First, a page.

Progression of Early Numeracy Concepts

Ways to Count by Age

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Learning to count, identify numbers, and compare and manipulate quantities are key early numeracy skills. These are powerful predictors of school-age mathematical learning and performance. Children begin to develop numeracy skills from a very young age. These numeracy skills include counting, cardinality, subitizing and one-to-one correspondence. Here's how these skills typically develop as children get older.

 

AGE 3

  • Uses language to compare the number of objects in 2 groups (eg. more, less, same) 

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  • Uses 1-to-1 correspondence for small groups of objects 

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AGE 4 

  • Begins to visually or conceptualise subitise up to 5 objects (eg. seeing that 2 and 3 make 5)

    Credit: Learn to Play Preschool

  • Understands that the last number recited when counting a group of objects equals the total number 

    Credit: I See Maths

 

 

AGE 5 

  • Uses chunking for numbers 6-10, by first forming a group of 5.
  • Recites numbers to 40 with occasional errors most likely in the teens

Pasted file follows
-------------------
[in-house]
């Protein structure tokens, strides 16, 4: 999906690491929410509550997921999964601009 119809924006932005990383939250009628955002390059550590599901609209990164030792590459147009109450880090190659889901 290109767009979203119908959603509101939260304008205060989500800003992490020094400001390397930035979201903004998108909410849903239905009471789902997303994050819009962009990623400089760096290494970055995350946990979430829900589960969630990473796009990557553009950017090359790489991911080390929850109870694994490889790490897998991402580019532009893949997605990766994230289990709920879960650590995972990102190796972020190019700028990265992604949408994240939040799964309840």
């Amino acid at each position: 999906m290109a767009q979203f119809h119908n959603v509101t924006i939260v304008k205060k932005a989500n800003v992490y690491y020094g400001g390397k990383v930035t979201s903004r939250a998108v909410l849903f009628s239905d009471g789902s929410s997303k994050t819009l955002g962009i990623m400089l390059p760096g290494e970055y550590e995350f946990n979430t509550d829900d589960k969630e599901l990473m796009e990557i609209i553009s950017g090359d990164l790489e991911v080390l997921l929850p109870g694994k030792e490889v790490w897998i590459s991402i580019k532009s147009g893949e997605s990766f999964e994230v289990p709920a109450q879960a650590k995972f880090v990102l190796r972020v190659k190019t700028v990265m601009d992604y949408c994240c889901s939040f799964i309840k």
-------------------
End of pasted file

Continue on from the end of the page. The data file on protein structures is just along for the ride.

Credit: Toy Theatre

 

AGE 6

  • Identifies whether the number of objects in one group is greater than, less than or equal to another group of objects. Compares two written numbers.


    Credit: Twimg.com

  • Reads and writes numerals 0 - 20; Counts to 100 in ones and tens

    Credit: Sciencing.com 

 

It’s never too early to introduce children to concepts of numeracy; early childhood is a crucial time for brain development, so it’s important to think about how you can support young children to acquire numeracy skills. To find out more about the activities you can do to develop early numeracy skills in young children, do attend the workshop 'Building Your Child's Pre-requisite Skills for Learning Math' at the DAS Academy!